Typically, you would want to brush your beard before you head out the door (assuming you have already applied a beard product to it). The second time you may want to brush your beard is in the evening if required for a special occasion.
Breaking Down The Difference Between a Comb Vs a Brush
When it comes to comparing a comb and a brush, they both are their own unique tools that solve a specific set of challenges.
Typically speaking, a beard comb is going to be optimized for styling your beard. There are a plethora of different types of beard combs available on the market (as we have reviewed extensively here), however, there are a few things to keep in mind if you do plan on picking one up.
Here at Tools of Men, we are huge fans of the Kent 3 pack beard comb. Kent combs are sawcut, hand polished, and are incredibly sturdy. These combs don’t have the pesky micro jagged edges along each tooth like your typical cheap stamped molded combs.
Being that combs are for styling purposes, they pair great with beard balms and waxes as the introduction of beeswax within those products will help keep your beard in order throughout the day.
Lastly, beard combs can also be a good way to train your beard to grow in a uniform direction. Therefore if you might be having your mustache hairs curl up into your mouth while you are eating, or just simply throughout the day, a miniature mustache comb will help train those hairs to go to the sides and away from your mouth.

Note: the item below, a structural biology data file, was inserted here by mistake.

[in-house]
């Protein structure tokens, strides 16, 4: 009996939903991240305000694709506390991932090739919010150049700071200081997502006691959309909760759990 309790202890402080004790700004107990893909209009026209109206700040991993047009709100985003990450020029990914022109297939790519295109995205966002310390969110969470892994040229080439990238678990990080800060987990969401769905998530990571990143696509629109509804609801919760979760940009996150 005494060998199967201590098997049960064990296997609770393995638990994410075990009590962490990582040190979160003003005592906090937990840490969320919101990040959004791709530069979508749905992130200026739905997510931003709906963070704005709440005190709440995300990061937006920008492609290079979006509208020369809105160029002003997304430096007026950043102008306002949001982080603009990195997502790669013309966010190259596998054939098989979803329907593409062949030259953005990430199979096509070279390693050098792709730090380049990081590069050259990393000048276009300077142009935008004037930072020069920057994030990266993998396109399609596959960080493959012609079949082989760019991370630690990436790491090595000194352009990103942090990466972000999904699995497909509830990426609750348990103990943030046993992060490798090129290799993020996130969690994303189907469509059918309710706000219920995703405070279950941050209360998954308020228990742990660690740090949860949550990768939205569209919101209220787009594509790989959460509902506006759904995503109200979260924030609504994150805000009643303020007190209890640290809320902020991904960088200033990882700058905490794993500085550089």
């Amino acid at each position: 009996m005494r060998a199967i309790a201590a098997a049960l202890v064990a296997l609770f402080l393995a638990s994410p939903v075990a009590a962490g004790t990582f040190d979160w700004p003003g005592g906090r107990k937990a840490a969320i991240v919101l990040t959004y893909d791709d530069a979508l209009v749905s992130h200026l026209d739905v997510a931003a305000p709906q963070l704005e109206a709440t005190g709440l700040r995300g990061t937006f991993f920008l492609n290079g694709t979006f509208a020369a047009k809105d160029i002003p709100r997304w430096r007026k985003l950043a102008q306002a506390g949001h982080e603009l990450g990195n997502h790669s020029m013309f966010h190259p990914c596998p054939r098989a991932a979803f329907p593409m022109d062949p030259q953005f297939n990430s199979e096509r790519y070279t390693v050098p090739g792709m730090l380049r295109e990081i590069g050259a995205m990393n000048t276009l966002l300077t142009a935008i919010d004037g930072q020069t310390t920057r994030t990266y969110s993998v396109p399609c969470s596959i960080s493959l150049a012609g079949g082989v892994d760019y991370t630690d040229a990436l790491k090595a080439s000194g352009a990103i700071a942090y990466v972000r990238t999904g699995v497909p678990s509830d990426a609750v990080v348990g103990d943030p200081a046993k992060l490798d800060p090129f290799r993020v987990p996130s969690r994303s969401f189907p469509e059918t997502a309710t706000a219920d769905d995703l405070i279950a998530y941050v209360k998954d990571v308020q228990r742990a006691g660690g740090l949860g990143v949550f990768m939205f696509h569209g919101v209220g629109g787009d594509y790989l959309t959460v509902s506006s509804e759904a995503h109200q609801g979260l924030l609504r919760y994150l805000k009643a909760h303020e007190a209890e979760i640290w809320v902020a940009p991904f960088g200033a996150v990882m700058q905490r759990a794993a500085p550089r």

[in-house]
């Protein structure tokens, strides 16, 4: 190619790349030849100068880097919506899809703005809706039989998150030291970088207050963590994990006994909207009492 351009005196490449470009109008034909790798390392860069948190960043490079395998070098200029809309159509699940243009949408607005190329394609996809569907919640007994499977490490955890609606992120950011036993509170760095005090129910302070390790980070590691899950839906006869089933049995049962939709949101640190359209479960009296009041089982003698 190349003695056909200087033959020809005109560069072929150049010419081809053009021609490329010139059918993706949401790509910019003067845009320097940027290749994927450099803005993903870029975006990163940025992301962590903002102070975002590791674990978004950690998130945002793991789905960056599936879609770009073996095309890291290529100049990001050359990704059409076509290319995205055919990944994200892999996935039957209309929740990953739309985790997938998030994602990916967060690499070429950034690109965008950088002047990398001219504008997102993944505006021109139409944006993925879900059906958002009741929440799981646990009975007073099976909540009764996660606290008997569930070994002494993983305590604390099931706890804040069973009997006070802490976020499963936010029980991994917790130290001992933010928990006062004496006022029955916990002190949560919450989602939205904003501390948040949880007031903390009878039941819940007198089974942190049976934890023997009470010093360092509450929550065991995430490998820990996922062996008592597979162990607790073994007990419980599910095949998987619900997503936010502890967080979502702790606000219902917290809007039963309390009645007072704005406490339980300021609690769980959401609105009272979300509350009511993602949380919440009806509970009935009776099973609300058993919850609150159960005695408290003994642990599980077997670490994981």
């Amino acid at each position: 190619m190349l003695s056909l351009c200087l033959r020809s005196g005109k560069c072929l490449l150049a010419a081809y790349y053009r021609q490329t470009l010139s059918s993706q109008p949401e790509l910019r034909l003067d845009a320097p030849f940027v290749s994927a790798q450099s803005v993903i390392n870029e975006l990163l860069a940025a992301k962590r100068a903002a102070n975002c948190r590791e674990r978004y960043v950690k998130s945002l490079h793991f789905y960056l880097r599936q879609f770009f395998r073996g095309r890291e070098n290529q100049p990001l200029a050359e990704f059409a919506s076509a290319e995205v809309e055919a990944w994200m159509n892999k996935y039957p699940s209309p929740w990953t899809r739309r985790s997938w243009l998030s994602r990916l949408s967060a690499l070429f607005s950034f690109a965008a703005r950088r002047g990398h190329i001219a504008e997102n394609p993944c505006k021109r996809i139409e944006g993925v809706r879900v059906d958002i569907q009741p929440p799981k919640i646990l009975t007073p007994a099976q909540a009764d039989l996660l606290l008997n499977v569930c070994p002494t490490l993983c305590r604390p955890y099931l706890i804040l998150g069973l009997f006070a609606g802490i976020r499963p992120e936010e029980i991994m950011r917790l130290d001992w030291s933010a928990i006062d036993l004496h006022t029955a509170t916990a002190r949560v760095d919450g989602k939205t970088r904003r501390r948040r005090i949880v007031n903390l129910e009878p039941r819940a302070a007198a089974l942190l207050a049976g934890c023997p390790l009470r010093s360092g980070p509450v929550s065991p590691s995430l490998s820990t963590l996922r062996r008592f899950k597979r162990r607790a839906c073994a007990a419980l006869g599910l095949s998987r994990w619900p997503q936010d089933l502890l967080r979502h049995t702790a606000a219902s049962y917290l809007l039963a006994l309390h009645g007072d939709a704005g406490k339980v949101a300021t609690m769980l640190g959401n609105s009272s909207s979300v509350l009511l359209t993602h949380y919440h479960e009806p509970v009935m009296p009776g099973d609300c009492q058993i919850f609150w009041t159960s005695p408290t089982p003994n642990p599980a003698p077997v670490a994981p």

Opposite of beard combs, beard brushes are really aren’t ever intended for styling purposes. Granted, a beard brush can make your beard of course look great, but its important to touch on this key difference.
When you use a beard brush, its going to give you a much fuller appearance than that of a comb. This appearance of a fuller beard happens due to the varying lengths of the bristles and helping lift up each hair from your face (conversely a comb may matte down your beard a bit more).
Secondly, beard brushes just simply don’t offer nearly as much control as a comb, therefore crippling their styling ability just a bit.
While a comb does help with training your beard follicles, a brush is going to deliver at a much higher performance when compared to a comb on training your beard follicles properly.
So which one should you use?
Largely its going to boil down to a personal preference. For some beardsmen, they believe that a brush may be better if you are in the beginning stages of growing a beard (less than a couple of months) as you can use it to train your beard follicles to grow into the proper direction and give you a bit more fuller of a look.
Of course selection between a comb or beard is not any sort of rule that is written in stone, so simply you will want to decide which one will work out best for you.
A Look At The Most Popular Beard Brushes On The Market
Here at Tools of Men we LOVE data. Therefore when we can try to use it to answer some of the toughest grooming questions, so we went ahead brushed off (pun intended!) our rusty programming skills and got to work.